Tag Archives: turbulence

Why do stars twinkle, or do they twinkle at all? For astronomers, this is important

When we look at the sky, we see different types of objects. Some are man-made (like the International Space Station), some are from our solar system (like Venus or Saturn), but many are twinkling, shiny objects — of course, stars from outside our solar system.

Stars have fascinated humans since time immemorial, especially because sometimes, they seem to twinkle. Stars don’t actually twinkle per se — the twinkling we observe here has more to do with the atmosphere on Earth rather than the stars themselves. There are three main factors that influence how stars “twinkle”, and to truly understand them, we need to take a short dive into some atmospheric physics.

A view of the stars photographed at Klein Flintbek. Behind the tree with the red lights is the Kiel telecommunications tower. The light pollution (Kiel) is also easy to see. Credits: Fabian Horst.


The first physical phenomenon that makes stars appear to twinkle is turbulence.

We observe stars that are far away because the light that they emit reaches our eyes (or telescopes). But in order to do that, it must first pass through the atmosphere. That means that light is indirectly subjected to phenomena that affect the Earth’s atmosphere.

Turbulence is a phenomenon that often happens on smaller scales. In the atmosphere, we have large-scale phenomena like cold fronts or hurricanes happening every day, but inside these events, turbulence is significant on a small scale. So cold fronts bring large thunderstorms, the clouds within the front can make the sky turbulent, and that’s when the airplane pilot tells you “Ladies and gentlemen, we’re experiencing some turbulence.”

Image credits: AEES.gov.

There are several types of turbulence, including one called thermal turbulence — which happens when there is a mix between hotter and colder air. This could happen whether the sky is cloudy or not. When a mass of air in the atmosphere is hotter than its surroundings, it starts to rise, creating convective currents. Basically, you end up with moving columns or pockets of heated air that arise from warmer surfaces of the earth.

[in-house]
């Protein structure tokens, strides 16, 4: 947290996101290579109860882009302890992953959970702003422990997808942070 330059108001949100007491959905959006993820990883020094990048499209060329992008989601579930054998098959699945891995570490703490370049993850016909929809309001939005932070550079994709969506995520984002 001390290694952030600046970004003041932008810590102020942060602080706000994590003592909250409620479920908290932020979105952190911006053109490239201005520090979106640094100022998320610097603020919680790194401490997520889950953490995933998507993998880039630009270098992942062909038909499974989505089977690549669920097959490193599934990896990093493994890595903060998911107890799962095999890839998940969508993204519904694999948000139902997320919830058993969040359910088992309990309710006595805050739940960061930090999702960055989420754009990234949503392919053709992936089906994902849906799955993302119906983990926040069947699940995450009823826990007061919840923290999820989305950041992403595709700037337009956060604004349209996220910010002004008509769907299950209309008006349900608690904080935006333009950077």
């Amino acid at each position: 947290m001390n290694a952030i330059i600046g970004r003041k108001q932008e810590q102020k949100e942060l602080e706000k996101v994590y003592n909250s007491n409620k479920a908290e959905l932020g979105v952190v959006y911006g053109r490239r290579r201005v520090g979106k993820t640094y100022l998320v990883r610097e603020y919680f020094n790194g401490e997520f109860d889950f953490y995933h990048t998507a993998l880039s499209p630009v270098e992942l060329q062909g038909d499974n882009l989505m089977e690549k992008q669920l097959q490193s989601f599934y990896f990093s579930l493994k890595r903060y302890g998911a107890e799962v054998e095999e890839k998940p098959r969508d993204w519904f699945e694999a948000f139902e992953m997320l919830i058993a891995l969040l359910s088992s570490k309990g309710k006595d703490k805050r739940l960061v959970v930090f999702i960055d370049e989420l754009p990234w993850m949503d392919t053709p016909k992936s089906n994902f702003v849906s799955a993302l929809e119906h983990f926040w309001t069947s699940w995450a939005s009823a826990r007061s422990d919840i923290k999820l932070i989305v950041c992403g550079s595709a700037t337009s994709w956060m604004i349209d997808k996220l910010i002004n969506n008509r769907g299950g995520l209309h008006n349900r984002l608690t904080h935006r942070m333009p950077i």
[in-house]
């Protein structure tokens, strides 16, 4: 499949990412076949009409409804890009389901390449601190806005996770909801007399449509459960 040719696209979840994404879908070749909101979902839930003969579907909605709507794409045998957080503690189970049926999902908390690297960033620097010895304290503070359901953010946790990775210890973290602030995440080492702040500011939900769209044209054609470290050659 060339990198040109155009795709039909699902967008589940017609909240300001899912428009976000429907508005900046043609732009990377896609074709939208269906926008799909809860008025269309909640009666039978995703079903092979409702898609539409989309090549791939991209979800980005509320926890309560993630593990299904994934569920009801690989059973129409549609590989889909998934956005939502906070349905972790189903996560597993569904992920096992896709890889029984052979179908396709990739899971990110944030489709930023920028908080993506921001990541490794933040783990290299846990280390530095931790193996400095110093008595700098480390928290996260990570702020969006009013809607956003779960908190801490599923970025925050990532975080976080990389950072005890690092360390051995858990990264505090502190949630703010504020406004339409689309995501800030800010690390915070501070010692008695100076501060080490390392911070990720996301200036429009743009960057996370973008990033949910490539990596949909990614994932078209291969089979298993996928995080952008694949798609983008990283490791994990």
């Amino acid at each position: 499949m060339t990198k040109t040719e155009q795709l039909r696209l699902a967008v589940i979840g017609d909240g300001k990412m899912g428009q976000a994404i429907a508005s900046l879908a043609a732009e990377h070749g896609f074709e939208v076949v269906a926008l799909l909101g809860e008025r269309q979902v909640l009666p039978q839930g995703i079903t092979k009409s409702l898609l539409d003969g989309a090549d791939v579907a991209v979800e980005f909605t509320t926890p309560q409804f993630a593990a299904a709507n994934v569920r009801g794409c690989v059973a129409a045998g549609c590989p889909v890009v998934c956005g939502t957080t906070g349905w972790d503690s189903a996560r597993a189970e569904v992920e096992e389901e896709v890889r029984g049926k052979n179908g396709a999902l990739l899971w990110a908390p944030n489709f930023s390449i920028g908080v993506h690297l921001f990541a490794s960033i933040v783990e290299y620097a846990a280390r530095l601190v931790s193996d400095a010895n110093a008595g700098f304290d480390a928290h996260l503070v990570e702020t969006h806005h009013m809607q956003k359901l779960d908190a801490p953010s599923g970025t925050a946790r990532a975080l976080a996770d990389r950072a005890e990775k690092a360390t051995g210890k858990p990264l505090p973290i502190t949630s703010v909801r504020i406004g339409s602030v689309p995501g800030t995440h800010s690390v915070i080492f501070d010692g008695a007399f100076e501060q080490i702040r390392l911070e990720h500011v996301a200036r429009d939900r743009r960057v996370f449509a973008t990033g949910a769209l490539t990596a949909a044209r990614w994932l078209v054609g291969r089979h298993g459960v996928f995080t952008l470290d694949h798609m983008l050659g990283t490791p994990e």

These moving pockets of air can create turbulence, and in the process, they also distort light that passes through them.

When it comes to stars, twinkling is caused by the passing of light through different layers of the turbulent atmosphere. This is more pronounced near the horizon than directly overhead since light rays near the horizon pass through denser layers of the atmosphere, but twinkling (technically called scintillation) can be observed on all parts of the sky.

But there’s more to this story.


Schematic diagram illustrating how optical wavefronts from a distant star may be perturbed by a layer of turbulent mixing in the atmosphere. The vertical scale of the wavefronts plotted is highly exaggerated.

When light passes through any medium (including the Earth’s atmosphere), some of it is reflected back, while some passes through the atmosphere, but at a different angle — something called refraction. When the atmosphere is turbulent in a region, the refraction angle is not constant, so light can change path quickly. 

Altering the refractive index changes the apparent position of objects, just like the straw in a glass of water experiment, it looks bent. So the turbulent sky, constantly changing the refractive index makes stars appear to be moving, so they twinkle, or scintillate

The different refraction index in water (versus air) makes objects appear bent. If this is happening quickly and in multiple places, it can make objects appear twinkling.

Due to scale differences, if an astronomical object is large enough compared to the turbulence, it won’t affect the way we see it. But the light of a smaller object (or one that’s farther away) will be affected as it crosses the turbulent air. That’s the reason why planets twinkle less (or almost don’t twinkle at all) — they are closer and it makes them ‘bigger’ compared to the turbulence.

Fortunately, atmospheric scientists developed a way to monitor changes in the refractive index of the atmosphere due to turbulence. They use instruments to measure the turbulence and use it to try to estimate a future outcome.

Different skies

For astronomers, twinkling can be quite problematic. So they look for the “best sky” to avoid the phenomenon. Usually, this means an environment whose climate is very dry. When that’s not possible, they try to find the dryness by placing the instruments at a high altitude. Whenever is possible to combine altitude and mostly dry weather, they have a good spot for a telescope.

In the images above we see the difference very clearly: both skies were clear when the images were taken, but one (on the left) was less turbulent than the other (on the right). On the left, we see a video of a star recorded on Mount Fuji in Japan — the star appears to be bouncing chaotically due to a turbulent sky. On the right, we see a recording of the same star taken on the Andes Mountains in Chile, a very dry, high-altitude area; the star bounces, but much less than in the Japanese images.

A map of all ground-based telescopes that the MST have procured to observe during K2C9. Credits: 10.1088/1538-3873/128/970/124401

So stars don’t exactly twinkle, but they do appear to twinkle from here on Earth. For astronomers, though, making sure they eliminate the “twinkling” is important.